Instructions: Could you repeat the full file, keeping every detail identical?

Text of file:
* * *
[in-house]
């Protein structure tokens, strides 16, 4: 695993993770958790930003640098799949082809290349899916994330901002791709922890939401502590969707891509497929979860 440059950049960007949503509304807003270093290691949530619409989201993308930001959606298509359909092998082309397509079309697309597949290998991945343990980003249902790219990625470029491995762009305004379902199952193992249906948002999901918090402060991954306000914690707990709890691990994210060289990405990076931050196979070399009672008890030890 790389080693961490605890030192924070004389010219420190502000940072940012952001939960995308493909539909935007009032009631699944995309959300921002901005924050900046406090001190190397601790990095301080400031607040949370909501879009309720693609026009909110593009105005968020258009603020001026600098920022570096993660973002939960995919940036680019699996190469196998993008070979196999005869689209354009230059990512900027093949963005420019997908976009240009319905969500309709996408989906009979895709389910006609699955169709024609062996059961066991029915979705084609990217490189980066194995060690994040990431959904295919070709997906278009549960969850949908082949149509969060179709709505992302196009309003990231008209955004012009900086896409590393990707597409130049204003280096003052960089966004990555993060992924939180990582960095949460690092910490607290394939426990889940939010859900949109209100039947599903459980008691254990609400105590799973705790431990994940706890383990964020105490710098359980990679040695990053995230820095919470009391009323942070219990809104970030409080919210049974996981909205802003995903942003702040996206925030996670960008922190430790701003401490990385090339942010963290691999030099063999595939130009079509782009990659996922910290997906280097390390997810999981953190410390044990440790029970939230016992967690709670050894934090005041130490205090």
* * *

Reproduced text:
[in-house]
């Protein structure tokens, strides 16, 4: 695993993770958790930003640098799949082809290349899916994330901002791709922890939401502590969707891509497929979860 440059950049960007949503509304807003270093290691949530619409989201993308930001959606298509359909092998082309397509079309697309597949290998991945343990980003249902790219990625470029491995762009305004379902199952193992249906948002999901918090402060991954306000914690707990709890691990994210060289990405990076931050196979070399009672008890030890 790389080693961490605890030192924070004389010219420190502000940072940012952001939960995308493909539909935007009032009631699944995309959300921002901005924050900046406090001190190397601790990095301080400031607040949370909501879009309720693609026009909110593009105005968020258009603020001026600098920022570096993660973002939960995919940036680019699996190469196998993008070979196999005869689209354009230059990512900027093949963005420019997908976009240009319905969500309709996408989906009979895709389910006609699955169709024609062996059961066991029915979705084609990217490189980066194995060690994040990431959904295919070709997906278009549960969850949908082949149509969060179709709505992302196009309003990231008209955004012009900086896409590393990707597409130049204003280096003052960089966004990555993060992924939180990582960095949460690092910490607290394939426990889940939010859900949109209100039947599903459980008691254990609400105590799973705790431990994940706890383990964020105490710098359980990679040695990053995230820095919470009391009323942070219990809104970030409080919210049974996981909205802003995903942003702040996206925030996670960008922190430790701003401490990385090339942010963290691999030099063999595939130009079509782009990659996922910290997906280097390390997810999981953190410390044990440790029970939230016992967690709670050894934090005041130490205090």